While washing one’s hands with soap and water is one of the most effective means of stopping the spread of the COVID-19 virus, alcohol-based hand sanitizers can be a sufficient substitute when soap and water aren’t available or within reach. Because of the high demand for prepackaged sanitizers during the coronavirus pandemic, grocery stores, and even hospitals, are experiencing shortages of alcohol-based sanitizers.
We have seen distilleries and breweries step up to help fill some of the void created by the surge in demand, but the sparse availability is leading individuals to seek alternatives, including making one’s own hand sanitizer.
Unfortunately, many states prohibit the sale of grain alcohol in concentrations high enough for homemade alcohol-based hand sanitizers to be effective. Americans typically have access to three types of alcohol, but only two—ethanol (consumable alcohol) and isopropyl (rubbing alcohol)—have been shown by the Centers for Disease Control and Prevention (CDC) to be effective disinfectants.
To be of use, a homemade sanitizing solution’s alcohol concentration needs to range from 60 to 80 percent alcohol by volume (ABV). If higher, the alcohol works to coagulate, not destroy, the envelope that surrounds coronaviruses. On its own alcohol will quickly evaporate and makes it difficult to effectively sanitize one’s hands. Because of this, hand sanitizing solutions include thickening moisturizing gels and oils, which in turn dilutes the alcohol concentration, and thus, the potency, of the resulting sanitizing solution.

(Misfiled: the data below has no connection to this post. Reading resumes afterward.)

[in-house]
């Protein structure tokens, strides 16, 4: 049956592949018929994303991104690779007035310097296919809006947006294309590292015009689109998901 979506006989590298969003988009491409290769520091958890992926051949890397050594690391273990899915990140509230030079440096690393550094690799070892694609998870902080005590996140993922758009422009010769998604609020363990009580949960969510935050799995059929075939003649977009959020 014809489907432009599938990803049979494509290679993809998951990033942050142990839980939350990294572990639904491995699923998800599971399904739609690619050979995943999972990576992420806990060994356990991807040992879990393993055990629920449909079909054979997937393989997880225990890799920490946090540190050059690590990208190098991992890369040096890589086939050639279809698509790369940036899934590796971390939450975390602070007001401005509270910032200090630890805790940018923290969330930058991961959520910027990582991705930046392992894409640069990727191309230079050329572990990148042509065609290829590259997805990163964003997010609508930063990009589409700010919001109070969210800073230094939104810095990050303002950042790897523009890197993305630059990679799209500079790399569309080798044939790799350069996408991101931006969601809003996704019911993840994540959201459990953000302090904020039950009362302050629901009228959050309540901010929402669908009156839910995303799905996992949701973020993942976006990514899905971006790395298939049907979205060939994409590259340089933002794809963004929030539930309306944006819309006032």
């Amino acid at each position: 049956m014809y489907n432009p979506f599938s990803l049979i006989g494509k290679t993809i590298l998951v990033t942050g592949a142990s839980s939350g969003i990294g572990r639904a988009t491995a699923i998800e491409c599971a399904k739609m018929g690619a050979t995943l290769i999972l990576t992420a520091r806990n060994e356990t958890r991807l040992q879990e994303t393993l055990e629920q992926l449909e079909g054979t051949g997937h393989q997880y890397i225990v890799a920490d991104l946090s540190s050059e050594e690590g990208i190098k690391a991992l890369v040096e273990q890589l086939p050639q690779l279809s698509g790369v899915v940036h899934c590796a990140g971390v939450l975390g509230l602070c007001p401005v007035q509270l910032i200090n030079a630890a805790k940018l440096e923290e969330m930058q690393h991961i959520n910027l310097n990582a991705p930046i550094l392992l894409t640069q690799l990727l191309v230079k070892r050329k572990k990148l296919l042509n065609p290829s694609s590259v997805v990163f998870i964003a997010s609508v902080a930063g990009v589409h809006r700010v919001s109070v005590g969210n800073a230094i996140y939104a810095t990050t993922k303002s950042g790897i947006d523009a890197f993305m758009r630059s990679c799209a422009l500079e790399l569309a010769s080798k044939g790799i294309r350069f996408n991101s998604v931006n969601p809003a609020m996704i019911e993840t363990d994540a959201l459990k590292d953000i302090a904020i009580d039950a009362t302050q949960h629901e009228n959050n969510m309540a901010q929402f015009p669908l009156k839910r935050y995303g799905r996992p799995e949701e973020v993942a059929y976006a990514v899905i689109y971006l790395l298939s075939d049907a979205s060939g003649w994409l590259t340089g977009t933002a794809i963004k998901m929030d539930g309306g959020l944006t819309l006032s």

Various recipes recommend a two-thirds alcohol, one-third aloe gel (or other moisturizers) ratio for making one’s own hand sanitizing solution. Therefore, in order to reach the recommended 60 to 80 percent ABV solution needed to be an effective disinfectant, the original alcohol source must be 90 percent alcohol or greater.
While 90 percent ABV or higher isopropyl alcohol, or rubbing alcohol, is easy to locate in non-pandemic times, finding 90 percent ABV or higher ethanol alcohol can be much more difficult, as many states cap the potency of distilled spirits available to their citizens. Doing so effectively prohibits citizens from making their own ethanol-based hand sanitizer.
Seventeen states, with a combined population of roughly 150 million, ban the sale of alcohol with ethanol concentrations high enough to make effective homemade hand sanitizers. Several states with the ban are experiencing high numbers of confirmed COVID-19 cases, including California, Michigan, Florida, and Washington.
Although Virginia recently raised its cap for citizen purchase to 151 proof, or 75.5 percent ABV, the increase still does not help individuals looking to make their own effective sanitizing solution during this pandemic.
Hopefully, the drastic changes individuals and organizations are undergoing will make high-concentration alcohol bans irrelevant in containing the pandemic. But with many governments already suspending regulations related to diagnostic tests, occupational licenses, and even alcohol delivery to fight COVID-19, why should state governments continue to deny Americans a substance that can be valuable in helping prevent the pandemic’s spread?
The widespread availability of pure grain alcohol for all Americans should have come with the repeal of prohibition over a century ago. Instead, not only does Prohibition persist, but nearly half the U.S. adult population cannot access an effective sanitizing agent that can substitute for products that are in very high demand for the foreseeable future.